Newsletter : Wines You Need to Get (vol. 23-01)

27 Jan 2023

As I write this, snow is falling and I'm sipping on a Duckhorn 2007 Merlot - and believe me, when I tell you, it was worth holding onto it. I always find it amazing how shocked some people are when you tell them about old wine - some don't have the patience, the budget or the knowledge to hold wine. For those interested, it's not about budget, but it is about patience, and it's about trial and error; you can buy inexpensive wine, some of it ages quite well. My advice is to start when you are young - as you get older, you're just running out of time to experience them, unless you buy them pre-aged.

That all is the preamble to this week's column, I'd like to call it an article, but it is a story, a story of unbelievable incompetence. Maybe you have one of your own – feel free to share it with me, if it strikes your fancy.

As for what else follows is this week's newsletter: there are the usual wine reviews (it's all Chardonnay this month), plus video and podcast links and all the other good stuff you've come to expect.

Thanks for reading.


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Musings from a Wine Soaked Mind ...

An Eye-Popping Story of Incompetence

Enough time has passed that I feel I can relay this incident that happened to me at my local LCBO. I don't like to call people names, so I won’t; but I really find it unbelievably disheartening how some of the training is carried out at the LCBO; and how poorly managed some of the folks stocking the shelves and manning the cash registers are - and that goes for the managers as well, let’s dive into my story:

On a Tuesday afternoon, I had placed an order to pick up and a bottle to return. Not having returned anything in the past 2 years, due to the pandemic, I walked in a little confused, bottle in hand, and went to where I usually would go: the customer service counter, and waited. Finally, somebody noticed me and told me I should come down to her cash register, which I did. Apologizing for not knowing the new procedures.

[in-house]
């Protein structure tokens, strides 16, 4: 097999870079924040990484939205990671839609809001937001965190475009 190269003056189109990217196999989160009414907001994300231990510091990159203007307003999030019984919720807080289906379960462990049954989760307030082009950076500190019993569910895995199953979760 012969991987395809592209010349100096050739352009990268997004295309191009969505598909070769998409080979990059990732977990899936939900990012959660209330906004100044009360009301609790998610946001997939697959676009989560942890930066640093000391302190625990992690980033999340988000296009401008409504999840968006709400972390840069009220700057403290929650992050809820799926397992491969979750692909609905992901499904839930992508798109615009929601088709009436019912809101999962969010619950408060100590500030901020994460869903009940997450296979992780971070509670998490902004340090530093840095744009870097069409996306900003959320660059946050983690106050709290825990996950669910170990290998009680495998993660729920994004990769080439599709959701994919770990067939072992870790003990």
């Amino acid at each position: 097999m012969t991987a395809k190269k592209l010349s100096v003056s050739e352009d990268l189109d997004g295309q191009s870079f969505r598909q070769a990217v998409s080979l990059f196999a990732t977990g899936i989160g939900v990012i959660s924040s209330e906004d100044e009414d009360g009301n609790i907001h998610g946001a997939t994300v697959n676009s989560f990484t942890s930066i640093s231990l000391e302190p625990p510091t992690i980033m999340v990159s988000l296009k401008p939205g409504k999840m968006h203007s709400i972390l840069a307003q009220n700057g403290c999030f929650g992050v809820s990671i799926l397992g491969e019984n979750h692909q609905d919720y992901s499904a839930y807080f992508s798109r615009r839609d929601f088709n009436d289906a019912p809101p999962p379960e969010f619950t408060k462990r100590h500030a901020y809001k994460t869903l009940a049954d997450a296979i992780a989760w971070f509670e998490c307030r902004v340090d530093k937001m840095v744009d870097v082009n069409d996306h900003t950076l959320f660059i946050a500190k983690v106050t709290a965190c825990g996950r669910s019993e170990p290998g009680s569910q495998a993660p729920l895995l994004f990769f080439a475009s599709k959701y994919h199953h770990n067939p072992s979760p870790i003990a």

When I got to the cash register, I told her the two things I needed and put my bottle on the counter. She took the bottle from me, a 2007 Masi Campofiorin, I told her it was “defective” (corked) ... She then looked at the label, walked over to the shelf, back to the bottle, then back at the shelf. She came back and told me she could not return the bottle because it was a 2007 vintage and the current vintage was a 2018. I again informed her that the bottle was “defective”, corked, and that means that the moment I bought it, it was bad because cork taint does not get better with age; so whether I drank it 2 minutes or 10 years after I bought it, it was still bad. I then informed her about the LCBO’s policy on faulted wines (which has been in place since forever, that I can recall): defective bottles are to be returned*. At this point she said she would need to get the manager involved.

Great, I thought, we’ll finally be able to get to the bottom of this problem… I was wrong.
The manager came out of his office a minute or so later, a chip already on his shoulder – how dare I question his policy, or his staff. He then informed me of the policy that the sales clerk had already shared with me: it had to be the current vintage only, not an older vintage. I asked him when the policy had changed; he said it had been in place for years.

He then asked incredulously, “You held this bottle for 11 years?”  

I said, "I'm a wine collector, I collect wine, and hold it to drink later, that's what wine collectors do." He scoffed at my answer.

I told him about another bottle I returned a few years ago, a 2003 Quintarelli Amarone that was corked; to his very store. I had been issued a full refund, much to my surprise, of $500 (the cost of the bottle at the time). He looked at me askance and said flat out ‘that never happened’. I said ‘we can phone my wife right now if you like’; she too had been surprised I got a refund, in cash to boot. But, after 10-15 minutes on the phone the return was authorized by head office. Once again, he told me ‘it never happened’. Basically, he was calling me a liar. I told him he should call his head office to get some direction on this policy. He flat out refused, telling me he knew LCBO policy.

Now, I admit fully that this guy was getting under my skin. I knew I was right, and he was wrong - but his flat-out refusal, and being called a liar was more than I could handle that day. I grabbed my bottle back, and in a moment of annoyance and frustration said, ‘It's too bad I can't buy wine from somewhere else, because this place is f*****!".